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A former Taliban negotiator blamed the United States’ hasty withdrawal from Afghanistan for creating global instability on the one-year anniversary of the Taliban’s takeover of Kabul.
Adam Boehler, who negotiated with the militant Islamic group during his tenure as the CEO of the U.S. International Development Finance Corporation, examined the ramifications of President Biden’s withdrawal from the region, which he believes likely contributed to Russia’s invasion of Ukraine and China’s increasing threats to invade Taiwan.
“Foreign policy is all intersected,” Boehler told “America Reports” Monday. “So when you have an issue like this in Afghanistan, guess who is watching, Putin, and Afghanistan begets Russia, and let’s hope Russia does not beget what could happen in Taiwan. All of these things are related so this showed weakness and people are watching the United States for that.”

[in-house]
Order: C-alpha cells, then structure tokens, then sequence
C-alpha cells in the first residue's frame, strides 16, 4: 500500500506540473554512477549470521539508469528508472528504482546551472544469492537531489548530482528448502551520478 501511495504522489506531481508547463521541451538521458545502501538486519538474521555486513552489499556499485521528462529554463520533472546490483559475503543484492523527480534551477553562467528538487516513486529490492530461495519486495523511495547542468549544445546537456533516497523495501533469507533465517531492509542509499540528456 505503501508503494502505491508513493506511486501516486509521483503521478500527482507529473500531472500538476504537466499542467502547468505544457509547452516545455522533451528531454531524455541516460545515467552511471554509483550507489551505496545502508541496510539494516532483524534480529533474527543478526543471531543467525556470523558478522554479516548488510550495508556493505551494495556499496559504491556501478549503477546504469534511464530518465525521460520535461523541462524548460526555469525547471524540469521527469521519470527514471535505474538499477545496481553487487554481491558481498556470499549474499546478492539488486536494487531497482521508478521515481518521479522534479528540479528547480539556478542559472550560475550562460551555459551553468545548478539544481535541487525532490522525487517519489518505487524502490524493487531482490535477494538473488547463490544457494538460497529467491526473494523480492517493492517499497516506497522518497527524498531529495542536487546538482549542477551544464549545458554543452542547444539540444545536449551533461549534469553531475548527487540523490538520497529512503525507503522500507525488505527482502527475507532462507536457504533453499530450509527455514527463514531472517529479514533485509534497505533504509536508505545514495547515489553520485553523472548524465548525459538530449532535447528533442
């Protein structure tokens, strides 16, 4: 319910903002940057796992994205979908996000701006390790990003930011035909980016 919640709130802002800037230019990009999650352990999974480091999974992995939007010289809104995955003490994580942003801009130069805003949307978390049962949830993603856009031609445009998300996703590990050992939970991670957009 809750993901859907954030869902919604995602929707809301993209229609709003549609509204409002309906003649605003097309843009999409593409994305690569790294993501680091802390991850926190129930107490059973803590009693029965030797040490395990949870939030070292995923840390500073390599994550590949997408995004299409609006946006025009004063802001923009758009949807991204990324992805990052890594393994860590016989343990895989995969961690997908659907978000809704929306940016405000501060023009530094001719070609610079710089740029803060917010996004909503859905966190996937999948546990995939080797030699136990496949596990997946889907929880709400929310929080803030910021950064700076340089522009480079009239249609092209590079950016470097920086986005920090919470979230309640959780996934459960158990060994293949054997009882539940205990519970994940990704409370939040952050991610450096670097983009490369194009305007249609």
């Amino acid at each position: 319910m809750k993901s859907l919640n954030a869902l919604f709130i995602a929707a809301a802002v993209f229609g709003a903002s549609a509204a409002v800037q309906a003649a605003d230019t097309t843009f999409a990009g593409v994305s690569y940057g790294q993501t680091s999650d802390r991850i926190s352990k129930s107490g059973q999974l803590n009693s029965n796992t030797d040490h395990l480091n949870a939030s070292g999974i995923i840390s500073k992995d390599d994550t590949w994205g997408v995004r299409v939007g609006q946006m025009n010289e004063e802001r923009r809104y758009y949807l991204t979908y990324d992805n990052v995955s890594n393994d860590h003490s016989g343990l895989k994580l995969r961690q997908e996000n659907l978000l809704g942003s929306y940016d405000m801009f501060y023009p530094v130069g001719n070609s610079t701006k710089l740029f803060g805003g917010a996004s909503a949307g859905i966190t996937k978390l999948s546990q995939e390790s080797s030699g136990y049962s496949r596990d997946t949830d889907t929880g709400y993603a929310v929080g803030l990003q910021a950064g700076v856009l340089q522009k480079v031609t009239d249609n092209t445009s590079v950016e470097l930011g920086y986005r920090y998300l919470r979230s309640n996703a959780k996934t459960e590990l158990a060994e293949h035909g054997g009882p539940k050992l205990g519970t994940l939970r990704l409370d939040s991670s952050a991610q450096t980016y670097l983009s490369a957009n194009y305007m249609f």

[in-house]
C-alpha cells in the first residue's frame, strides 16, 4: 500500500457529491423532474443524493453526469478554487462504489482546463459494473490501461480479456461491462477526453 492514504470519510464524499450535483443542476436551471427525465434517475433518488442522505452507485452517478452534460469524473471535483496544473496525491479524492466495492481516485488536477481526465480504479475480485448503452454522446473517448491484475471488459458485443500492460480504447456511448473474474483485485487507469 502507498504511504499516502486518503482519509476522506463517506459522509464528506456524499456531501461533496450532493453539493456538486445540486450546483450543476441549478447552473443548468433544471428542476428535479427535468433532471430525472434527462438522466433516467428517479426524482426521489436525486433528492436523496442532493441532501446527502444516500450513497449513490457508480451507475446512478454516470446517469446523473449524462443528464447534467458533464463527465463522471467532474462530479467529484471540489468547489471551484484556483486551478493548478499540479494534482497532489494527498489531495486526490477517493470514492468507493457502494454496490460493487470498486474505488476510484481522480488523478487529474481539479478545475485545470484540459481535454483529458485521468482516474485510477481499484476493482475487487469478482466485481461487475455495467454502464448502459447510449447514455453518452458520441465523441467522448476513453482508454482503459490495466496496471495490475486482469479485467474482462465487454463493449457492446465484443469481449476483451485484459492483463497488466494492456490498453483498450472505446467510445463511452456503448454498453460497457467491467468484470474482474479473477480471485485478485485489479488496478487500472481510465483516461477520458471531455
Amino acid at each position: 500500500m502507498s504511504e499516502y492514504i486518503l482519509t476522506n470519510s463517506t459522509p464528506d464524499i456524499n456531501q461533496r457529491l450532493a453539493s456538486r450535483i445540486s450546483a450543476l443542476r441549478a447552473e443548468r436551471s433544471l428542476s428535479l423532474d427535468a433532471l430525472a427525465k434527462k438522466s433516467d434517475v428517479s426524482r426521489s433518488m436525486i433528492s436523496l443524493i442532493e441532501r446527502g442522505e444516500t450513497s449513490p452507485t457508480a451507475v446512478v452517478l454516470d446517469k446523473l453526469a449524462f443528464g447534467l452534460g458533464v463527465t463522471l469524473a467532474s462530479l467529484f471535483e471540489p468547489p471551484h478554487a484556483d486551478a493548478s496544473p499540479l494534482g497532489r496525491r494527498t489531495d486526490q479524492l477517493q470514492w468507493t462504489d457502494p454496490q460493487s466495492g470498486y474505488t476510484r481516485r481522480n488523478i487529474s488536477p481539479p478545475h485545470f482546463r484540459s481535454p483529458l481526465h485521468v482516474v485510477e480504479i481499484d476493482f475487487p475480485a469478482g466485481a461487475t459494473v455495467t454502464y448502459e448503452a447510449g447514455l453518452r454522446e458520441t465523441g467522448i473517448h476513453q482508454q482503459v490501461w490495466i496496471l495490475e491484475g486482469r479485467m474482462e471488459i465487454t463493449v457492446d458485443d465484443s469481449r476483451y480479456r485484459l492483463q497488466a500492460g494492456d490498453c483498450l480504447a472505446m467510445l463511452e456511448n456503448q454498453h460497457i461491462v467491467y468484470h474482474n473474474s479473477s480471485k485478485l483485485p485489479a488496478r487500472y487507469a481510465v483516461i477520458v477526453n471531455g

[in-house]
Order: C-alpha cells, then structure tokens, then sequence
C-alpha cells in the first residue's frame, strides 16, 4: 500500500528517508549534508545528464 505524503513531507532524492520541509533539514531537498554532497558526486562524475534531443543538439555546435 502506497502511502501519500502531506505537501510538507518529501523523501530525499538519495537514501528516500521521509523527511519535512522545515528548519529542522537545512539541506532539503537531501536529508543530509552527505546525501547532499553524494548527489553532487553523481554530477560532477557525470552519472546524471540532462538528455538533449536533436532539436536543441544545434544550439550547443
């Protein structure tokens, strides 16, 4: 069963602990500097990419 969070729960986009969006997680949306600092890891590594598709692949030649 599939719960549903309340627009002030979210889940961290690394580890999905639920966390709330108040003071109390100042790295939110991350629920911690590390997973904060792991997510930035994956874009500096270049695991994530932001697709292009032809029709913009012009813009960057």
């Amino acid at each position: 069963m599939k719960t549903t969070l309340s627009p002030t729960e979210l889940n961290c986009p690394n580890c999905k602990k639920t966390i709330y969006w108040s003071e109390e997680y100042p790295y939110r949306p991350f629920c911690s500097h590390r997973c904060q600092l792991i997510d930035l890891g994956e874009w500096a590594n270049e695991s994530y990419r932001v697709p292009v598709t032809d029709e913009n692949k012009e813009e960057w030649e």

Boehler said that the Taliban offered U.S. officials to delay a complete departure or to do it collaboration with them to avoid abandoning Kabul. Faced with the decision of whether to accept control over Kabul or allow the Taliban to do so, the U.S. opted for the latter, given President Biden’s insistence on withdrawing from Afghanistan by August 31.
Boehler called the move “a huge mistake.”
“At the end of the day, if you’re going to retreat, which I think in its entirety was a mistake – in either case, you need to do it on your terms. And one of the things I learned in negotiating with the Taliban, when you sit aside the table, they are a regional militia, but make no mistake, they do respond to strength,” he said. “And we are the United States of America and our view should be you don’t abandon people and if you are going to leave, you leave on your own terms. And we were offered that by the Taliban.”
A year later, Boehler said most Americans still agree that the U.S. withdrawal from the region was nothing short of “a mess.”
“That’s not a partisan view, that was a mistaken exit from Afghanistan,” he said. “It does not mean we should have huge troop build-up. That was bipartisan under Biden and Trump. There was a view that we could not have lots of people there. But how you do it, the timing… that’s not partisan.
“That’s a fact that things did not work out well.”